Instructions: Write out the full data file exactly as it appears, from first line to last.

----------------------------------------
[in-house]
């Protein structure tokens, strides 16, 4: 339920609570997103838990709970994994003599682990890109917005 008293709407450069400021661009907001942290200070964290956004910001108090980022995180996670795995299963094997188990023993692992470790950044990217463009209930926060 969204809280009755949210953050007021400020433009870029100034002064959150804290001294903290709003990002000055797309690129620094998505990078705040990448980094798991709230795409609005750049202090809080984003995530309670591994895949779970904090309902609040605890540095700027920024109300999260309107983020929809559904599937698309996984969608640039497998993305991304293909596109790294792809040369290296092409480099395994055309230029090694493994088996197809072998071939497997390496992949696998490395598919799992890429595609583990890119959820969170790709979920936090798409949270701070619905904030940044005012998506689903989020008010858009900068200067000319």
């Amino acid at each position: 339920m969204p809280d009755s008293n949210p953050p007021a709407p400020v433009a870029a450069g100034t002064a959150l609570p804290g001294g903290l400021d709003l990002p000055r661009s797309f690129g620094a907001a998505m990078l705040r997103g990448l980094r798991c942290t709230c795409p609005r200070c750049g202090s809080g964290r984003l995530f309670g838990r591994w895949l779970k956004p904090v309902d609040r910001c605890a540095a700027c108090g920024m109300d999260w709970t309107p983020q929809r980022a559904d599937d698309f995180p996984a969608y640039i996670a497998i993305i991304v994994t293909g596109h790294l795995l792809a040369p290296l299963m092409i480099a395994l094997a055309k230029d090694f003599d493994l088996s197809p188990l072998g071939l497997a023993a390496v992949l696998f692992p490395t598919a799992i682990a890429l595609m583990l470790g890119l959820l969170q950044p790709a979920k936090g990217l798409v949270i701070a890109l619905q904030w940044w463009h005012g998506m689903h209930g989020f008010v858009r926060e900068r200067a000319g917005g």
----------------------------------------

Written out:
[in-house]
């Protein structure tokens, strides 16, 4: 339920609570997103838990709970994994003599682990890109917005 008293709407450069400021661009907001942290200070964290956004910001108090980022995180996670795995299963094997188990023993692992470790950044990217463009209930926060 969204809280009755949210953050007021400020433009870029100034002064959150804290001294903290709003990002000055797309690129620094998505990078705040990448980094798991709230795409609005750049202090809080984003995530309670591994895949779970904090309902609040605890540095700027920024109300999260309107983020929809559904599937698309996984969608640039497998993305991304293909596109790294792809040369290296092409480099395994055309230029090694493994088996197809072998071939497997390496992949696998490395598919799992890429595609583990890119959820969170790709979920936090798409949270701070619905904030940044005012998506689903989020008010858009900068200067000319």
């Amino acid at each position: 339920m969204p809280d009755s008293n949210p953050p007021a709407p400020v433009a870029a450069g100034t002064a959150l609570p804290g001294g903290l400021d709003l990002p000055r661009s797309f690129g620094a907001a998505m990078l705040r997103g990448l980094r798991c942290t709230c795409p609005r200070c750049g202090s809080g964290r984003l995530f309670g838990r591994w895949l779970k956004p904090v309902d609040r910001c605890a540095a700027c108090g920024m109300d999260w709970t309107p983020q929809r980022a559904d599937d698309f995180p996984a969608y640039i996670a497998i993305i991304v994994t293909g596109h790294l795995l792809a040369p290296l299963m092409i480099a395994l094997a055309k230029d090694f003599d493994l088996s197809p188990l072998g071939l497997a023993a390496v992949l696998f692992p490395t598919a799992i682990a890429l595609m583990l470790g890119l959820l969170q950044p790709a979920k936090g990217l798409v949270i701070a890109l619905q904030w940044w463009h005012g998506m689903h209930g989020f008010v858009r926060e900068r200067a000319g917005g």